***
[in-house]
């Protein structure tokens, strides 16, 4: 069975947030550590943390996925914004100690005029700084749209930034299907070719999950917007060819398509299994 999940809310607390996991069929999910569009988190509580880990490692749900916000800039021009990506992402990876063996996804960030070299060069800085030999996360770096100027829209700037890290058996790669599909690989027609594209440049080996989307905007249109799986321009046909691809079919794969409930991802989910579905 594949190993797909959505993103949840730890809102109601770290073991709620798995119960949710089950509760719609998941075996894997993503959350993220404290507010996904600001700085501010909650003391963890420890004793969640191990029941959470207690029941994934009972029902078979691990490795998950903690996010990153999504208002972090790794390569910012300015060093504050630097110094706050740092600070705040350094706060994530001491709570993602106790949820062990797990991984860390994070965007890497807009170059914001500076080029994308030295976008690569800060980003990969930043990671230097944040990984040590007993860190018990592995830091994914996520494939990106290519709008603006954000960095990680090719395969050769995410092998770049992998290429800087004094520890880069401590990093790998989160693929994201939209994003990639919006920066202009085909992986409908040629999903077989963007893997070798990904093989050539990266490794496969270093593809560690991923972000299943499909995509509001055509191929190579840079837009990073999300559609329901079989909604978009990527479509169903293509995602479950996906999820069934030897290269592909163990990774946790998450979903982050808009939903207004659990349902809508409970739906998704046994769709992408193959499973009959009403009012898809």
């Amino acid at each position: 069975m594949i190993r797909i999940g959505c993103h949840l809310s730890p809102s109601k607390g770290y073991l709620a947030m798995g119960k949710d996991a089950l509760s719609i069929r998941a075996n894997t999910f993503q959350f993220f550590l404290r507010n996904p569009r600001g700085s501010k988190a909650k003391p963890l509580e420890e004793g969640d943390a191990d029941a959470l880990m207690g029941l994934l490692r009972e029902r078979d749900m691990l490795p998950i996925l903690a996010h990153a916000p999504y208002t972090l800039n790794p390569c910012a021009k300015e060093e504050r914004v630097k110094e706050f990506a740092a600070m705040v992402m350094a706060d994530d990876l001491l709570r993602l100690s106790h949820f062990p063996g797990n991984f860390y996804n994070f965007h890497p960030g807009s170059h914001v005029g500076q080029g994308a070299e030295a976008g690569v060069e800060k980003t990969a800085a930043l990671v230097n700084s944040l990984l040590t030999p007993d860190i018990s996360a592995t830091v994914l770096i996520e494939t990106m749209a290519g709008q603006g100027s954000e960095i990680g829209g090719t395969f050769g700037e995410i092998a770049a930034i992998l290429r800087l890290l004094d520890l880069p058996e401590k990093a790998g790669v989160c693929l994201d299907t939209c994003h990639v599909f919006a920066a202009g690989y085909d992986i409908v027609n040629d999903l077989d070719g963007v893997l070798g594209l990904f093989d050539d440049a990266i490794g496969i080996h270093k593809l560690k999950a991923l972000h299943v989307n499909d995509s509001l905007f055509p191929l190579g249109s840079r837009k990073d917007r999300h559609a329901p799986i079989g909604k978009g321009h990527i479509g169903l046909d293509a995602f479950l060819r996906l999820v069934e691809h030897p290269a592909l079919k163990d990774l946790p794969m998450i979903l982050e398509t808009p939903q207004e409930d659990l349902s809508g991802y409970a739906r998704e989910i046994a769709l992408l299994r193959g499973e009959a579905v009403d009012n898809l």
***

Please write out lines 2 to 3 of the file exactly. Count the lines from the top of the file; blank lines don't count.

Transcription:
């Protein structure tokens, strides 16, 4: 069975947030550590943390996925914004100690005029700084749209930034299907070719999950917007060819398509299994 999940809310607390996991069929999910569009988190509580880990490692749900916000800039021009990506992402990876063996996804960030070299060069800085030999996360770096100027829209700037890290058996790669599909690989027609594209440049080996989307905007249109799986321009046909691809079919794969409930991802989910579905 594949190993797909959505993103949840730890809102109601770290073991709620798995119960949710089950509760719609998941075996894997993503959350993220404290507010996904600001700085501010909650003391963890420890004793969640191990029941959470207690029941994934009972029902078979691990490795998950903690996010990153999504208002972090790794390569910012300015060093504050630097110094706050740092600070705040350094706060994530001491709570993602106790949820062990797990991984860390994070965007890497807009170059914001500076080029994308030295976008690569800060980003990969930043990671230097944040990984040590007993860190018990592995830091994914996520494939990106290519709008603006954000960095990680090719395969050769995410092998770049992998290429800087004094520890880069401590990093790998989160693929994201939209994003990639919006920066202009085909992986409908040629999903077989963007893997070798990904093989050539990266490794496969270093593809560690991923972000299943499909995509509001055509191929190579840079837009990073999300559609329901079989909604978009990527479509169903293509995602479950996906999820069934030897290269592909163990990774946790998450979903982050808009939903207004659990349902809508409970739906998704046994769709992408193959499973009959009403009012898809």
């Amino acid at each position: 069975m594949i190993r797909i999940g959505c993103h949840l809310s730890p809102s109601k607390g770290y073991l709620a947030m798995g119960k949710d996991a089950l509760s719609i069929r998941a075996n894997t999910f993503q959350f993220f550590l404290r507010n996904p569009r600001g700085s501010k988190a909650k003391p963890l509580e420890e004793g969640d943390a191990d029941a959470l880990m207690g029941l994934l490692r009972e029902r078979d749900m691990l490795p998950i996925l903690a996010h990153a916000p999504y208002t972090l800039n790794p390569c910012a021009k300015e060093e504050r914004v630097k110094e706050f990506a740092a600070m705040v992402m350094a706060d994530d990876l001491l709570r993602l100690s106790h949820f062990p063996g797990n991984f860390y996804n994070f965007h890497p960030g807009s170059h914001v005029g500076q080029g994308a070299e030295a976008g690569v060069e800060k980003t990969a800085a930043l990671v230097n700084s944040l990984l040590t030999p007993d860190i018990s996360a592995t830091v994914l770096i996520e494939t990106m749209a290519g709008q603006g100027s954000e960095i990680g829209g090719t395969f050769g700037e995410i092998a770049a930034i992998l290429r800087l890290l004094d520890l880069p058996e401590k990093a790998g790669v989160c693929l994201d299907t939209c994003h990639v599909f919006a920066a202009g690989y085909d992986i409908v027609n040629d999903l077989d070719g963007v893997l070798g594209l990904f093989d050539d440049a990266i490794g496969i080996h270093k593809l560690k999950a991923l972000h299943v989307n499909d995509s509001l905007f055509p191929l190579g249109s840079r837009k990073d917007r999300h559609a329901p799986i079989g909604k978009g321009h990527i479509g169903l046909d293509a995602f479950l060819r996906l999820v069934e691809h030897p290269a592909l079919k163990d990774l946790p794969m998450i979903l982050e398509t808009p939903q207004e409930d659990l349902s809508g991802y409970a739906r998704e989910i046994a769709l992408l299994r193959g499973e009959a579905v009403d009012n898809l």